keep out, Ed Schipul

October 30, 2017; Haaretz

A recent investigation by Haaretz and the Pulitzer Center for Crisis Reporting reveals a disturbing trend they tracked through four years of 990s from the 138 members of the Jewish Federations of North America. They report found that for the years 2012 to 2015, at least $20 million in inside or related transactions were reflected on those forms. (An inside transaction is one derived from a business relationship between the federations and their board members, employees, or family members, or with businesses related to any of the above.)

The series looked at salary levels of executives, loans to executives, and business relationships with insiders. Neither of the last two are necessarily illegal, but they’re ill-advised, especially without full-on transparency. In the case of the Phoenix affiliate, for instance, board members sold furniture and insurance to the organization of which they were trustees. That federation’s marketing director, Laura Touissant-Newkirk, responded that conflict of interest forms were duly filled out—but is that sufficient?

In response to Haaretz’s request for the conflict-of-interest agreements in Phoenix, Touissant-Newkirk refused to hand over documents, writing, “It is my pleasure to help. In this case, the documents are confidential.”

Another example of insider practices: Over a three-year period, the Jewish Federation of Cleveland bought $1.8 million in insurance products from Oswald Companies, which is chaired by a federation trustee. Dahlia Fisher, the Cleveland federation’s director of marketing and communications, explained to Haaretz, “With a board of our size, in a community our size, business relationships among board members should not be considered unusual.”

Fisher later wrote in an email to Haaretz:

Consistent adherence to our conflict of interest policy protects us from the possible negative consequences of any relationship between and amongst trustees and staff. That policy applies to every committee involved with business decisions, and ensures no volunteer or staff in any decision-making capacity participates in deliberations about business transactions which could in any way involve a private benefit. None of the business relationships noted result in any payments by the Federation to any of the volunteers or staff listed.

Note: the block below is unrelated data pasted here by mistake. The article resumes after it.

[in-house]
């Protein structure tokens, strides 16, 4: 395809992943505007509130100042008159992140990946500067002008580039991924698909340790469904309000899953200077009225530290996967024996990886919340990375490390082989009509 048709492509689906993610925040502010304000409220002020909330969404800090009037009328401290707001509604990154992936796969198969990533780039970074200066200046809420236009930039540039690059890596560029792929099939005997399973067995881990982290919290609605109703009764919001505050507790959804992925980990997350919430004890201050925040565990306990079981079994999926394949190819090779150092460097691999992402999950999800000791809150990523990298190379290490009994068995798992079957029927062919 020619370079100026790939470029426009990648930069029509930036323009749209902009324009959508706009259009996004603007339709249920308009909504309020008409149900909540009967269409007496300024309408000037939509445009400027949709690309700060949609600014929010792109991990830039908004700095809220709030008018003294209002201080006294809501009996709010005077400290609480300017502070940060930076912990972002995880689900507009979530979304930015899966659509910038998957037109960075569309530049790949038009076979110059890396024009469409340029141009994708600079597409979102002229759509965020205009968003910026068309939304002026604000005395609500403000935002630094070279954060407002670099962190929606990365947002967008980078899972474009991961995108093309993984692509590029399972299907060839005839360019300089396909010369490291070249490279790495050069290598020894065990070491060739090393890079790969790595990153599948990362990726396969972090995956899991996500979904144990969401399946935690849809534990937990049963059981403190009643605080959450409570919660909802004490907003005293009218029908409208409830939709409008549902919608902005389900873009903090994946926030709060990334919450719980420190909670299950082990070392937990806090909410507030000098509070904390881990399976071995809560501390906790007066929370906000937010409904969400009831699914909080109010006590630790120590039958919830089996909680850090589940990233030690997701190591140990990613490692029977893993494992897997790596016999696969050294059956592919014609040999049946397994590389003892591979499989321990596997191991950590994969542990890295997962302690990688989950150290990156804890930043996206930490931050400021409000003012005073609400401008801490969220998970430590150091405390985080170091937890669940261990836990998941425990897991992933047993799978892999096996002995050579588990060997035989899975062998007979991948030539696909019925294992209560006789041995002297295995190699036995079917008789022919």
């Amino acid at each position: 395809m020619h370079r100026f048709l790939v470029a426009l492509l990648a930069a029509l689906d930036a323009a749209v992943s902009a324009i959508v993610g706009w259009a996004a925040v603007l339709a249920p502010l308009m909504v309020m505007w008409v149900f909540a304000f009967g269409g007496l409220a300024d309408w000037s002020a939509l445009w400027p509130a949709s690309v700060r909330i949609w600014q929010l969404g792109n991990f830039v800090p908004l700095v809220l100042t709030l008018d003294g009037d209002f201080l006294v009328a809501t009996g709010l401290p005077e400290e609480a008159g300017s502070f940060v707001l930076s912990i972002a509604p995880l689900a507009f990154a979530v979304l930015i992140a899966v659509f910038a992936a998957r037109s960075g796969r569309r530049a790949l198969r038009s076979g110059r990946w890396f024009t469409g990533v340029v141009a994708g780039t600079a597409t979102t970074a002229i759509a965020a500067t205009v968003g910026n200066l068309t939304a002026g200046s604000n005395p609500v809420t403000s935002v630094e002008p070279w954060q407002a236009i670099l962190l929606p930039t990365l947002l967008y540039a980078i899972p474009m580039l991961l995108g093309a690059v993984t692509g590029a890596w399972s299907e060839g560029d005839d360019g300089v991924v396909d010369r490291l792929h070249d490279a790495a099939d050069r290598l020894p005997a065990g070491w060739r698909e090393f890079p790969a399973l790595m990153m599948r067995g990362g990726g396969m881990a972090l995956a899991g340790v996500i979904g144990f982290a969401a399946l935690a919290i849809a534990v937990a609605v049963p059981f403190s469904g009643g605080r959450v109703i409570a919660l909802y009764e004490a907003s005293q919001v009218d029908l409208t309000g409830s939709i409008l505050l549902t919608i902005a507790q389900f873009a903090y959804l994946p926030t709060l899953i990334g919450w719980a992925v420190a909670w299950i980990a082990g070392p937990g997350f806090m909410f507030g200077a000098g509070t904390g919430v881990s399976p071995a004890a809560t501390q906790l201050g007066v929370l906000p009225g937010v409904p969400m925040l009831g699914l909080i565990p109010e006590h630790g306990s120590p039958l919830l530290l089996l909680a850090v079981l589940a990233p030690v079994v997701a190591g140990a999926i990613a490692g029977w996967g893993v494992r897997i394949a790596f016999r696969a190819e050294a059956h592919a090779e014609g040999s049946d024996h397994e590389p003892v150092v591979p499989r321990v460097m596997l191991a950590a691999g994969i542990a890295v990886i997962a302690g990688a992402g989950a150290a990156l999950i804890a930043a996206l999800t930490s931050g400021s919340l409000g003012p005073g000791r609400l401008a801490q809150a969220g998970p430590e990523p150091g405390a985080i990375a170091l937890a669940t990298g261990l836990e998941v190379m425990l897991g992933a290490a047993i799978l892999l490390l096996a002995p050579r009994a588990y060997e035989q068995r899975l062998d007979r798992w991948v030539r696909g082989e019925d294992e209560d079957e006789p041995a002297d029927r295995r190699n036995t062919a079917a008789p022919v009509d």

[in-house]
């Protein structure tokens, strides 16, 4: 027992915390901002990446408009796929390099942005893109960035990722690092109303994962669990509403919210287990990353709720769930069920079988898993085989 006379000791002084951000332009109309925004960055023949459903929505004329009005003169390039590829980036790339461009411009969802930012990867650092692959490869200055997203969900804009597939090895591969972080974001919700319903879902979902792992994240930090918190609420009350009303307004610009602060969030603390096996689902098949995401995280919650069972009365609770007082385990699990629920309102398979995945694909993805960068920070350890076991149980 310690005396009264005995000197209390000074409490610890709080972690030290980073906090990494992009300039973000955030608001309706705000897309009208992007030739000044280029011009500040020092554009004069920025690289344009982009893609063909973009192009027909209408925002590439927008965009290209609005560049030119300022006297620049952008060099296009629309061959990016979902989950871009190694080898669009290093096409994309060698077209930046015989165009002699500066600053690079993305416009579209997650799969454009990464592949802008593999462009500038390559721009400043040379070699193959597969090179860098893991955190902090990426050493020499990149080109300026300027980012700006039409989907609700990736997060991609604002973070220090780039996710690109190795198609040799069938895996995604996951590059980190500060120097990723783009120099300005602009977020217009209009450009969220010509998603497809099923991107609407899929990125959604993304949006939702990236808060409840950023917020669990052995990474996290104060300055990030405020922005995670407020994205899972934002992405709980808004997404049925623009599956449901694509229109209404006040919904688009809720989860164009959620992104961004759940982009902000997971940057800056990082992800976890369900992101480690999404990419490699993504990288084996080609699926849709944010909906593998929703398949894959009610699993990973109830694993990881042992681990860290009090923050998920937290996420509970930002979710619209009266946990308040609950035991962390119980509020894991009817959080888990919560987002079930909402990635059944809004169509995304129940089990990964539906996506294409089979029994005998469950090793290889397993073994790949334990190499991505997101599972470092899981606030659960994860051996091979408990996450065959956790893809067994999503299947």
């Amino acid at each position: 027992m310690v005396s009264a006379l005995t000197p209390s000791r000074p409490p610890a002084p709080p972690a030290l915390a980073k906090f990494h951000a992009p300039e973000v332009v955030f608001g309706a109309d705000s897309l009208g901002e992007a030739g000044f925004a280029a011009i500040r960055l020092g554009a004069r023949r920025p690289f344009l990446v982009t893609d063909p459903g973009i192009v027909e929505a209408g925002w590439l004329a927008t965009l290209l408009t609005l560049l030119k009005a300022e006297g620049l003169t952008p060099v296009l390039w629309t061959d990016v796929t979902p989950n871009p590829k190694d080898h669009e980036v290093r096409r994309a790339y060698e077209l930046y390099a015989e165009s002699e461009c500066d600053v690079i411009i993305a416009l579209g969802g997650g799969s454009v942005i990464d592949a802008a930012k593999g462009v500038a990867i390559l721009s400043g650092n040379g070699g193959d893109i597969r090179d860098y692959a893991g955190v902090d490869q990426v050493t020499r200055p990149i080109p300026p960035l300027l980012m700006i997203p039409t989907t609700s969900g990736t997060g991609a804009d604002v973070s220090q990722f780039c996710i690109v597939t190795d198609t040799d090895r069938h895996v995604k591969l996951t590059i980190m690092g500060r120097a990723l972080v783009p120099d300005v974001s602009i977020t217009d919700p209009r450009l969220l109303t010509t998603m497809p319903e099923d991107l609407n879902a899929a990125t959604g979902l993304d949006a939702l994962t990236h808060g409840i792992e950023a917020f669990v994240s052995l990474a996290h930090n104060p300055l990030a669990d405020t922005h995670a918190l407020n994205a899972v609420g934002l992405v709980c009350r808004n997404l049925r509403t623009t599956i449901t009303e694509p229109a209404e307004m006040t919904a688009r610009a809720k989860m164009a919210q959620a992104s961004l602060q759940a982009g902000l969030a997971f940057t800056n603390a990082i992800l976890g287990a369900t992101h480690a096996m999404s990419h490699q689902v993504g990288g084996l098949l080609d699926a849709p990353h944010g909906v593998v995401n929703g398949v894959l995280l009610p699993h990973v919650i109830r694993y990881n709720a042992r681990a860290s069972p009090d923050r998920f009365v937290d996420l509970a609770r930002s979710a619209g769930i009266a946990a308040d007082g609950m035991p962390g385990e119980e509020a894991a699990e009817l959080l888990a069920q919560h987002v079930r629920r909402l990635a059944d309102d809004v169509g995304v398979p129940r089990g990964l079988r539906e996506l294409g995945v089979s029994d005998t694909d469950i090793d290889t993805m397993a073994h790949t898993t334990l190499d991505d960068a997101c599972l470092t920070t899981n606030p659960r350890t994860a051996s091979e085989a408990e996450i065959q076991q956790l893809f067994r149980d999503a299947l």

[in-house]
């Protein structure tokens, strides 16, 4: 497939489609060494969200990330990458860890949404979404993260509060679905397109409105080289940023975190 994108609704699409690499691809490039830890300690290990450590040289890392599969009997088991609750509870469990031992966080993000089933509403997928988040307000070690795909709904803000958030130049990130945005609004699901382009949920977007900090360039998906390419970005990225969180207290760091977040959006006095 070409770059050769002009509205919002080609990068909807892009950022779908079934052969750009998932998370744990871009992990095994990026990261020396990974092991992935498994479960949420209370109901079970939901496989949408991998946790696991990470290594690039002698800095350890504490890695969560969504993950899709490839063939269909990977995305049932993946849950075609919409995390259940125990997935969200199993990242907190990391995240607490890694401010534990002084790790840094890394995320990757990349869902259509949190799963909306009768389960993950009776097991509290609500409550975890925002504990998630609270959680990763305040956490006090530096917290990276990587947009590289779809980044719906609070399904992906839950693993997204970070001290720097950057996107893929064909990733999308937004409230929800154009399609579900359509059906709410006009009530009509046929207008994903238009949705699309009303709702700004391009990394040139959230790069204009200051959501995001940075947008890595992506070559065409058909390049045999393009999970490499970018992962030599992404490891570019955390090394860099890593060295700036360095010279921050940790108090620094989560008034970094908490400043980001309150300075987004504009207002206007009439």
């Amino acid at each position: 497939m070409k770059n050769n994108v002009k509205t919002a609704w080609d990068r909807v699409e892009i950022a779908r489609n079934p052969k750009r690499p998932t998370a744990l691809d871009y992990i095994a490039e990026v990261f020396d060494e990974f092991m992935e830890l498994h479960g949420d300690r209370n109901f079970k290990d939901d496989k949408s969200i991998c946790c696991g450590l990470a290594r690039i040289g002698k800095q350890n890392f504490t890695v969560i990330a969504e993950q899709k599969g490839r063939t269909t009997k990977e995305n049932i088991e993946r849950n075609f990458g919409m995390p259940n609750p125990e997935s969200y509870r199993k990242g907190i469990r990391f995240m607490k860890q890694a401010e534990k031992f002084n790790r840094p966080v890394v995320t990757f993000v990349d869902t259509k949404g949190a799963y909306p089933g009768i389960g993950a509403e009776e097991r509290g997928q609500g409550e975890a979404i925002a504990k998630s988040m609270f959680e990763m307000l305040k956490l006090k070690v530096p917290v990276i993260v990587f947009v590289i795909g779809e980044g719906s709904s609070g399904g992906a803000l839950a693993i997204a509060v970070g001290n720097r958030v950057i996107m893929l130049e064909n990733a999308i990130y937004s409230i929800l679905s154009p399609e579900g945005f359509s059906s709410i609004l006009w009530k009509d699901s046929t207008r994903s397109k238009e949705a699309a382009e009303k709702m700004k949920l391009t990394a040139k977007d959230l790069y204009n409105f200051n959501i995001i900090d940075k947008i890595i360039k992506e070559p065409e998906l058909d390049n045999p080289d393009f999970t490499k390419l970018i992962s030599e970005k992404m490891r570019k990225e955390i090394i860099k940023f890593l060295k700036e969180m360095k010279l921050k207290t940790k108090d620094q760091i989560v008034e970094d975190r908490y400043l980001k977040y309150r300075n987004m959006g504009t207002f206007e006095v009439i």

Again, Haaretz attempted to obtain the conflict-of-interest agreements in question, but most provided only blank copies of the form used. Only the federations of Baltimore and Peoria complied with the request. In fact, as compared to the frequency of the practice, there appears to be relatively little transparency.

So What? None of Your Business

From air conditioning to banking services, legal and accounting services and program consulting, the federations appear to regularly do businesses with insiders. That extends to offering loans to their own execs—another practice that it’s best to avoid.

Jeffrey Y. Levin, chief development officer in Miami’s Federation, was happy to talk during the last General Assembly summit in Washington, D.C. but seemed surprised to be asked the purpose of a $450,000 loan his federation granted him. He paused, and eventually said, “So what?”

Haaretz writes, “Executives in alliances across the U.S. have received loans from their employers, in states where the practice is legal. But no federations would share the terms of loans with Haaretz.”

Marcus Owens, a D.C.-based lawyer specializing in nonprofit tax law, comments, “Many states frown on the practice, even if it’s not illegal. You know, the charities are not created to loan money to their officers and directors, they’re created to use their money for charitable purposes. At the federal level, there’s no prohibition on loans, except that the terms and conditions are closely scrutinized, because of that sense that it does suggest sort of a related party transaction.”

In 2012, at the Jewish Community Federation of Baltimore, President Marc Terrill was lent $125,000 “for housing considerations.” Asked for a copy of the agreement, Terrill said it “cannot be shared due to a confidentiality provision.”

Related party transactions expose organizations to considerable reputation risk. Without compelling information about why a nonprofit is acting as a bank for a well-paid executive, or why a nonprofit is doing business with board members, the public may perceive that the organization is too ethically slippery to give through.

The bottom line: it is not worth the risk. Related-party transactions are, in short, an unwise step to take inside any organization, unless there is no other way to do business. Moreover, particularly with the ease of access to data that contemporary online financial reporting provides, you can be sure that whatever you try to keep secret, enterprising reporters will find, as the Haaretz staff did in this case.—Ruth McCambridge